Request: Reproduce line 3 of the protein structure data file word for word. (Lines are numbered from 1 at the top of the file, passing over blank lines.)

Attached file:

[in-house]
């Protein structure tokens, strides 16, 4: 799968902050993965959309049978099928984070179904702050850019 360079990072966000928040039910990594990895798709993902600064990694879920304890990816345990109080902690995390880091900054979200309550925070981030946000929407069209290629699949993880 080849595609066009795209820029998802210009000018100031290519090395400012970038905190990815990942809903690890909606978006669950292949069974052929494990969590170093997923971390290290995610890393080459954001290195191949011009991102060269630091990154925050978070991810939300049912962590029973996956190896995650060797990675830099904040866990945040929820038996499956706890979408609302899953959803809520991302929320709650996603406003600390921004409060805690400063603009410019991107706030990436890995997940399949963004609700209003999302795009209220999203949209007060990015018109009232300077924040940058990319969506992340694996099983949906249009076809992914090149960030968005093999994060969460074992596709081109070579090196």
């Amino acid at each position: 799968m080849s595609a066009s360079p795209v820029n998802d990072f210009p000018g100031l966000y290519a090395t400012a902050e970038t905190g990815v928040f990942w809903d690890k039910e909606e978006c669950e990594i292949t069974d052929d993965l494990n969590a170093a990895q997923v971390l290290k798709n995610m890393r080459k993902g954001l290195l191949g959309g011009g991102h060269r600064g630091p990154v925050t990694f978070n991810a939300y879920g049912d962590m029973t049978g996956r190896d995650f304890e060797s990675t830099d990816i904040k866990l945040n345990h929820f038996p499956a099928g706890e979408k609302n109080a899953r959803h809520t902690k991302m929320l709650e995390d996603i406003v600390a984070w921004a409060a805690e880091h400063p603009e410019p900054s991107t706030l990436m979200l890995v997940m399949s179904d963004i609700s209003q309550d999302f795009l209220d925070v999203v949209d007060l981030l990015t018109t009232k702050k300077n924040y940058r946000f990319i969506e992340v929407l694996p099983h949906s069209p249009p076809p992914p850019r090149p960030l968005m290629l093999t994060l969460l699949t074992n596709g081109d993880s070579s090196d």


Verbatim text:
């Amino acid at each position: 799968m080849s595609a066009s360079p795209v820029n998802d990072f210009p000018g100031l966000y290519a090395t400012a902050e970038t905190g990815v928040f990942w809903d690890k039910e909606e978006c669950e990594i292949t069974d052929d993965l494990n969590a170093a990895q997923v971390l290290k798709n995610m890393r080459k993902g954001l290195l191949g959309g011009g991102h060269r600064g630091p990154v925050t990694f978070n991810a939300y879920g049912d962590m029973t049978g996956r190896d995650f304890e060797s990675t830099d990816i904040k866990l945040n345990h929820f038996p499956a099928g706890e979408k609302n109080a899953r959803h809520t902690k991302m929320l709650e995390d996603i406003v600390a984070w921004a409060a805690e880091h400063p603009e410019p900054s991107t706030l990436m979200l890995v997940m399949s179904d963004i609700s209003q309550d999302f795009l209220d925070v999203v949209d007060l981030l990015t018109t009232k702050k300077n924040y940058r946000f990319i969506e992340v929407l694996p099983h949906s069209p249009p076809p992914p850019r090149p960030l968005m290629l093999t994060l969460l699949t074992n596709g081109d993880s070579s090196d």